Habermas: The Discourse Theory of Law and Democracy

By Hugh Baxter | Go to book overview

CHAPTER ONE
Basic Concepts in Habermas’s
Theory of Communicative Action

Habermas begins his construction of the theoretical framework he develops in Theory of Communicative Action with a theory of action. He aims to go beyond standard conceptions of rational action to generate a theory of “communicative action.” In this form of action—or, more properly, interaction—participants pursue their goals either on the basis of an existing consensual understanding or with the aim of developing that kind of understanding (see section 1.1). Habermas sets his concept of communicative action within a concept of society: a concept that, following the phenomenological tradition in philosophy and social theory, Habermas calls society as “lifeworld” (see section 1.2).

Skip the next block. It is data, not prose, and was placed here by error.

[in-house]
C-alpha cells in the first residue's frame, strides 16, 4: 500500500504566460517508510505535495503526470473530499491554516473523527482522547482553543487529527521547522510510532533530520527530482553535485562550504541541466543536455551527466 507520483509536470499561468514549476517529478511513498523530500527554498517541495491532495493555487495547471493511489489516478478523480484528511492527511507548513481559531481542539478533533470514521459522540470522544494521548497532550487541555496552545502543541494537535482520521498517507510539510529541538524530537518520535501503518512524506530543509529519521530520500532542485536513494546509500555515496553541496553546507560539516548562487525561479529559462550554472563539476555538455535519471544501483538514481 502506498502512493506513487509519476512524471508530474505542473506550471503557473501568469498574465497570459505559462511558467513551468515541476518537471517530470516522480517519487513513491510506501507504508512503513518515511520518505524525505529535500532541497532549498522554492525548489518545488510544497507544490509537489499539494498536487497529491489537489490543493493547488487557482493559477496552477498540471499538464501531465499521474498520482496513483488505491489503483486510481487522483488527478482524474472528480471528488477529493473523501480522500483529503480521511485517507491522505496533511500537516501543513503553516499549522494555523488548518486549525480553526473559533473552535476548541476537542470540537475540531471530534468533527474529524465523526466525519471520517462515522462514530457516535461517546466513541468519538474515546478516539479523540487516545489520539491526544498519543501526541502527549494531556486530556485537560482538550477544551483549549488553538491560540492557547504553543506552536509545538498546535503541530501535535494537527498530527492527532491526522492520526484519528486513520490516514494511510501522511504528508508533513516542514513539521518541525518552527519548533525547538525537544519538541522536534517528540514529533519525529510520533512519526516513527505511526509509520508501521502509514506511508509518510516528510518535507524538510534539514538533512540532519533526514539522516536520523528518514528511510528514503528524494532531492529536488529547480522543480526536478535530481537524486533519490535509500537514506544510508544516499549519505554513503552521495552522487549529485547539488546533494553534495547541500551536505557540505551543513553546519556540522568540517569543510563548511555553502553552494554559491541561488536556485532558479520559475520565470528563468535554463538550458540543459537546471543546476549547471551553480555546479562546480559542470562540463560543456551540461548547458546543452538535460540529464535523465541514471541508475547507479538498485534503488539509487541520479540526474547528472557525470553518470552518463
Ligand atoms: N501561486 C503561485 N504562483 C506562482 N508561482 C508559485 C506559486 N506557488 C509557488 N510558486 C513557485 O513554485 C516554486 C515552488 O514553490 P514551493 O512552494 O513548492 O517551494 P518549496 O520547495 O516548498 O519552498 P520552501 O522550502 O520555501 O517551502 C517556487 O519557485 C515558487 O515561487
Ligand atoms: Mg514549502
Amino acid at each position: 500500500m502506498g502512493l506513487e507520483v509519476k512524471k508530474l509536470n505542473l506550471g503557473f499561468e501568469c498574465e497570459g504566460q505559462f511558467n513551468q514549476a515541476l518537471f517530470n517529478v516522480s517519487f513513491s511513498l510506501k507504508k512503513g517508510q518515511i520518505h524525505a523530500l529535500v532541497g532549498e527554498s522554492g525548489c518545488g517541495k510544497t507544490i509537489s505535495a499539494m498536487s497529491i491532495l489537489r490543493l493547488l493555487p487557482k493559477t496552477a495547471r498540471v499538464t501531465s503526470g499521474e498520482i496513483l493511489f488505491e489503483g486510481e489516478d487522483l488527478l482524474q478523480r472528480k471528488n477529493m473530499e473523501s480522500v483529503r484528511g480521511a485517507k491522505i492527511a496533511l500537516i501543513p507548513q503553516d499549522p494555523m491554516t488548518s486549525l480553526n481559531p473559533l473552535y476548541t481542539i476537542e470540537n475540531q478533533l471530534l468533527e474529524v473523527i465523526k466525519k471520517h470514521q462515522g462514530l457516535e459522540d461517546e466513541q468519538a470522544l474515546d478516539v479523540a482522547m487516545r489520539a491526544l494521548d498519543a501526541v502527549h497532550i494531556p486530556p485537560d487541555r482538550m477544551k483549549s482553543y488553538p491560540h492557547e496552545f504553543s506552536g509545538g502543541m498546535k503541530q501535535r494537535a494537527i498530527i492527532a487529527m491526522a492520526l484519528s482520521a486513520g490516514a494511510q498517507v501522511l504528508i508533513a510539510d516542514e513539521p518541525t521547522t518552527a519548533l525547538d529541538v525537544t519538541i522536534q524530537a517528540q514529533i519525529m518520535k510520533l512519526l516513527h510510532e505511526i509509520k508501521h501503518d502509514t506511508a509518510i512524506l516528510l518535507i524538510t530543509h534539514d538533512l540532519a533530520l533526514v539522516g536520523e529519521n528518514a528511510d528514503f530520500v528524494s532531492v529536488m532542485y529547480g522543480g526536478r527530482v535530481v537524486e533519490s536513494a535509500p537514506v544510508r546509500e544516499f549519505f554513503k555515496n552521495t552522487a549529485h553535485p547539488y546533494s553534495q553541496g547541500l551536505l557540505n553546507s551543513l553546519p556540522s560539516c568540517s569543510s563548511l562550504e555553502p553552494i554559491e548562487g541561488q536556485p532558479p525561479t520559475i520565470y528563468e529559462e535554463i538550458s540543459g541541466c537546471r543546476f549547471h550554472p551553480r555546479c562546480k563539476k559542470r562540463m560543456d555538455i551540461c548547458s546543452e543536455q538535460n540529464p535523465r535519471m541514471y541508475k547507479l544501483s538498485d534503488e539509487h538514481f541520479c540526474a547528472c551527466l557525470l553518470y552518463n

Both in Theory of Communicative Action and later in Between Facts and Norms, Habermas takes the notion of the “lifeworld” as the basic conception of society, to be amended or supplemented only for cause. As I suggested in the Introduction, Habermas argues that in the course of social evolution—specifically, with the rise of a capitalist economy and a bureaucratic state—systems of economic and political action develop in which action is coordinated not by consensual understanding by the consequences of self-interested action. I consider in section 1.3 Habermas’s idea of such “systems.” Habermas’s thinking here is inspired by his reading of Talcott Parsons, the preeminent American sociologist from the early 1950s until perhaps the early 1970s. In section 1.4, I consider how Habermas puts the lifeworld and system concepts together in his model of system/lifeworld interchange. This model is the basis of Habermas’s critical theory, from its development in 1981 at least until Habermas revised it in his 1992 work Between Facts and Norms.

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